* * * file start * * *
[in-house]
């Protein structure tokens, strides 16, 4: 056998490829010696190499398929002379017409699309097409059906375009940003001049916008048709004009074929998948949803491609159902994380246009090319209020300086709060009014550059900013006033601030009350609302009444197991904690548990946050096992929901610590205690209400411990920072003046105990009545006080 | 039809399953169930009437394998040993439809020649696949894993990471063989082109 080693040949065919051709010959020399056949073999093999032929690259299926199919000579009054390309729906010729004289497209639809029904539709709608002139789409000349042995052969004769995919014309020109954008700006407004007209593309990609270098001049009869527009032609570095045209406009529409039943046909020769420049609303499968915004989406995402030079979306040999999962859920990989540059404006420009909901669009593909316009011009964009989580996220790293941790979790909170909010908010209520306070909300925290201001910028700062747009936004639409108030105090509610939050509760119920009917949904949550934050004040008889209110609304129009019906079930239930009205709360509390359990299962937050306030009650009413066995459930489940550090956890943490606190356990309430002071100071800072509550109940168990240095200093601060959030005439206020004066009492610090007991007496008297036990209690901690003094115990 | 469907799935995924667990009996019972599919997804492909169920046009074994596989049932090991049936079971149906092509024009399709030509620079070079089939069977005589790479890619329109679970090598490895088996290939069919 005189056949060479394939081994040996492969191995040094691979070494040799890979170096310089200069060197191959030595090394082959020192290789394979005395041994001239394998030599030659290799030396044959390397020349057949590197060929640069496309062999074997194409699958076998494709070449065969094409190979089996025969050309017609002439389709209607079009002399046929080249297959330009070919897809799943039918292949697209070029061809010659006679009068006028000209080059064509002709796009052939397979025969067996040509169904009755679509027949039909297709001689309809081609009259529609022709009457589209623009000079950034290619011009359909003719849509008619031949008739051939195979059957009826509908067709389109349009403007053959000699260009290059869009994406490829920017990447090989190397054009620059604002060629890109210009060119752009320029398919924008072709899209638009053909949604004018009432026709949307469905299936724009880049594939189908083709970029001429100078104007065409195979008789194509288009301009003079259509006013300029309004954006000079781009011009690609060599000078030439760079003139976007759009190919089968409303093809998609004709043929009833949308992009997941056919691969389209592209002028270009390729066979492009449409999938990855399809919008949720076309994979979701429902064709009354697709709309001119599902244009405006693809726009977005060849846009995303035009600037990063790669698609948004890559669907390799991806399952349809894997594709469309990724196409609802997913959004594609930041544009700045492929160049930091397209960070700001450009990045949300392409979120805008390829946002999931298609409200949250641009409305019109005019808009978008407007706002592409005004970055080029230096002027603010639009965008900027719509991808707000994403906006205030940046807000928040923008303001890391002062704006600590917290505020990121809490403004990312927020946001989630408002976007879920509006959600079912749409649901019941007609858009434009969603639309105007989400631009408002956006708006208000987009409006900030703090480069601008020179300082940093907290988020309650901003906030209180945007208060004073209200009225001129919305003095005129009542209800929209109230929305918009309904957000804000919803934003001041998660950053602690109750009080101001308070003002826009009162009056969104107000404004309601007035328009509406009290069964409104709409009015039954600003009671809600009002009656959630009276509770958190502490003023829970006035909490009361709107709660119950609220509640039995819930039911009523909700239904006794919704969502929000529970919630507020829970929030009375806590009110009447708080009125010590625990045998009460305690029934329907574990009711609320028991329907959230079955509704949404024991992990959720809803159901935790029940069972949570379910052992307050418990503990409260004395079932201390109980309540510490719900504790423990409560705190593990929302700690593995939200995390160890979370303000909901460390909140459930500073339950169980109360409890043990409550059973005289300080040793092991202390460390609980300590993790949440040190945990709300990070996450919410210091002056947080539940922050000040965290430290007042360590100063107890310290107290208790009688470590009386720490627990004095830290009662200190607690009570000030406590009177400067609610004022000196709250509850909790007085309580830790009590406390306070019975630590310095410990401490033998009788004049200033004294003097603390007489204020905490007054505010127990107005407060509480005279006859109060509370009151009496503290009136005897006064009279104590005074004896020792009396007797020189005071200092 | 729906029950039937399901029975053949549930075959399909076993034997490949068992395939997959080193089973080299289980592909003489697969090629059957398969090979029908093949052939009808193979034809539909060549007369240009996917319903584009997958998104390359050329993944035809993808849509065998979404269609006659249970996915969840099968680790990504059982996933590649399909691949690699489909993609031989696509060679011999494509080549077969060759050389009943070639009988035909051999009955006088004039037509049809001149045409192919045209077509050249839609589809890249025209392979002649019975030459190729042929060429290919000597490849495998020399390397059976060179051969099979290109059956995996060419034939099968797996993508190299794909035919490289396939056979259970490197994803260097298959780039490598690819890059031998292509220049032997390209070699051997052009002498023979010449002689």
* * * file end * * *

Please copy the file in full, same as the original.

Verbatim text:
[in-house]
């Protein structure tokens, strides 16, 4: 056998490829010696190499398929002379017409699309097409059906375009940003001049916008048709004009074929998948949803491609159902994380246009090319209020300086709060009014550059900013006033601030009350609302009444197991904690548990946050096992929901610590205690209400411990920072003046105990009545006080 | 039809399953169930009437394998040993439809020649696949894993990471063989082109 080693040949065919051709010959020399056949073999093999032929690259299926199919000579009054390309729906010729004289497209639809029904539709709608002139789409000349042995052969004769995919014309020109954008700006407004007209593309990609270098001049009869527009032609570095045209406009529409039943046909020769420049609303499968915004989406995402030079979306040999999962859920990989540059404006420009909901669009593909316009011009964009989580996220790293941790979790909170909010908010209520306070909300925290201001910028700062747009936004639409108030105090509610939050509760119920009917949904949550934050004040008889209110609304129009019906079930239930009205709360509390359990299962937050306030009650009413066995459930489940550090956890943490606190356990309430002071100071800072509550109940168990240095200093601060959030005439206020004066009492610090007991007496008297036990209690901690003094115990 | 469907799935995924667990009996019972599919997804492909169920046009074994596989049932090991049936079971149906092509024009399709030509620079070079089939069977005589790479890619329109679970090598490895088996290939069919 005189056949060479394939081994040996492969191995040094691979070494040799890979170096310089200069060197191959030595090394082959020192290789394979005395041994001239394998030599030659290799030396044959390397020349057949590197060929640069496309062999074997194409699958076998494709070449065969094409190979089996025969050309017609002439389709209607079009002399046929080249297959330009070919897809799943039918292949697209070029061809010659006679009068006028000209080059064509002709796009052939397979025969067996040509169904009755679509027949039909297709001689309809081609009259529609022709009457589209623009000079950034290619011009359909003719849509008619031949008739051939195979059957009826509908067709389109349009403007053959000699260009290059869009994406490829920017990447090989190397054009620059604002060629890109210009060119752009320029398919924008072709899209638009053909949604004018009432026709949307469905299936724009880049594939189908083709970029001429100078104007065409195979008789194509288009301009003079259509006013300029309004954006000079781009011009690609060599000078030439760079003139976007759009190919089968409303093809998609004709043929009833949308992009997941056919691969389209592209002028270009390729066979492009449409999938990855399809919008949720076309994979979701429902064709009354697709709309001119599902244009405006693809726009977005060849846009995303035009600037990063790669698609948004890559669907390799991806399952349809894997594709469309990724196409609802997913959004594609930041544009700045492929160049930091397209960070700001450009990045949300392409979120805008390829946002999931298609409200949250641009409305019109005019808009978008407007706002592409005004970055080029230096002027603010639009965008900027719509991808707000994403906006205030940046807000928040923008303001890391002062704006600590917290505020990121809490403004990312927020946001989630408002976007879920509006959600079912749409649901019941007609858009434009969603639309105007989400631009408002956006708006208000987009409006900030703090480069601008020179300082940093907290988020309650901003906030209180945007208060004073209200009225001129919305003095005129009542209800929209109230929305918009309904957000804000919803934003001041998660950053602690109750009080101001308070003002826009009162009056969104107000404004309601007035328009509406009290069964409104709409009015039954600003009671809600009002009656959630009276509770958190502490003023829970006035909490009361709107709660119950609220509640039995819930039911009523909700239904006794919704969502929000529970919630507020829970929030009375806590009110009447708080009125010590625990045998009460305690029934329907574990009711609320028991329907959230079955509704949404024991992990959720809803159901935790029940069972949570379910052992307050418990503990409260004395079932201390109980309540510490719900504790423990409560705190593990929302700690593995939200995390160890979370303000909901460390909140459930500073339950169980109360409890043990409550059973005289300080040793092991202390460390609980300590993790949440040190945990709300990070996450919410210091002056947080539940922050000040965290430290007042360590100063107890310290107290208790009688470590009386720490627990004095830290009662200190607690009570000030406590009177400067609610004022000196709250509850909790007085309580830790009590406390306070019975630590310095410990401490033998009788004049200033004294003097603390007489204020905490007054505010127990107005407060509480005279006859109060509370009151009496503290009136005897006064009279104590005074004896020792009396007797020189005071200092 | 729906029950039937399901029975053949549930075959399909076993034997490949068992395939997959080193089973080299289980592909003489697969090629059957398969090979029908093949052939009808193979034809539909060549007369240009996917319903584009997958998104390359050329993944035809993808849509065998979404269609006659249970996915969840099968680790990504059982996933590649399909691949690699489909993609031989696509060679011999494509080549077969060759050389009943070639009988035909051999009955006088004039037509049809001149045409192919045209077509050249839609589809890249025209392979002649019975030459190729042929060429290919000597490849495998020399390397059976060179051969099979290109059956995996060419034939099968797996993508190299794909035919490289396939056979259970490197994803260097298959780039490598690819890059031998292509220049032997390209070699051997052009002498023979010449002689």